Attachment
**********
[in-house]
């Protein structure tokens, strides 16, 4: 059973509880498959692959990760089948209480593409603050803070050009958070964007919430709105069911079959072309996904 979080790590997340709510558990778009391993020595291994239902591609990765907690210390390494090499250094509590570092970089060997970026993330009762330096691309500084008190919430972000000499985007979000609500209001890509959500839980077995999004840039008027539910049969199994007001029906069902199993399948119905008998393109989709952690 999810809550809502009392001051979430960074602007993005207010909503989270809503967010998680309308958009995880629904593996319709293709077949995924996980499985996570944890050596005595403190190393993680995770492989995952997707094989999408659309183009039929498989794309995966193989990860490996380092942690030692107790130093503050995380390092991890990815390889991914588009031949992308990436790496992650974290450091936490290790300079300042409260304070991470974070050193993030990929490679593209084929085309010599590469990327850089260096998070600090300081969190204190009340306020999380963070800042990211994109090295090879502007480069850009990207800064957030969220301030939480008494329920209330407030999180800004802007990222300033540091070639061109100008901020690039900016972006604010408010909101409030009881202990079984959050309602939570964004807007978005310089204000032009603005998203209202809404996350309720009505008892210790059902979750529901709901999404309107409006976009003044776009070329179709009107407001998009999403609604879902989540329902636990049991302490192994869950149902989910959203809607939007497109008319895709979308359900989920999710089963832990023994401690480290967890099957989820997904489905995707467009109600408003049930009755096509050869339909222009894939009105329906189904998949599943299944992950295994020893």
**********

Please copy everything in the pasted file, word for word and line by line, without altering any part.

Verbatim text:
[in-house]
């Protein structure tokens, strides 16, 4: 059973509880498959692959990760089948209480593409603050803070050009958070964007919430709105069911079959072309996904 979080790590997340709510558990778009391993020595291994239902591609990765907690210390390494090499250094509590570092970089060997970026993330009762330096691309500084008190919430972000000499985007979000609500209001890509959500839980077995999004840039008027539910049969199994007001029906069902199993399948119905008998393109989709952690 999810809550809502009392001051979430960074602007993005207010909503989270809503967010998680309308958009995880629904593996319709293709077949995924996980499985996570944890050596005595403190190393993680995770492989995952997707094989999408659309183009039929498989794309995966193989990860490996380092942690030692107790130093503050995380390092991890990815390889991914588009031949992308990436790496992650974290450091936490290790300079300042409260304070991470974070050193993030990929490679593209084929085309010599590469990327850089260096998070600090300081969190204190009340306020999380963070800042990211994109090295090879502007480069850009990207800064957030969220301030939480008494329920209330407030999180800004802007990222300033540091070639061109100008901020690039900016972006604010408010909101409030009881202990079984959050309602939570964004807007978005310089204000032009603005998203209202809404996350309720009505008892210790059902979750529901709901999404309107409006976009003044776009070329179709009107407001998009999403609604879902989540329902636990049991302490192994869950149902989910959203809607939007497109008319895709979308359900989920999710089963832990023994401690480290967890099957989820997904489905995707467009109600408003049930009755096509050869339909222009894939009105329906189904998949599943299944992950295994020893």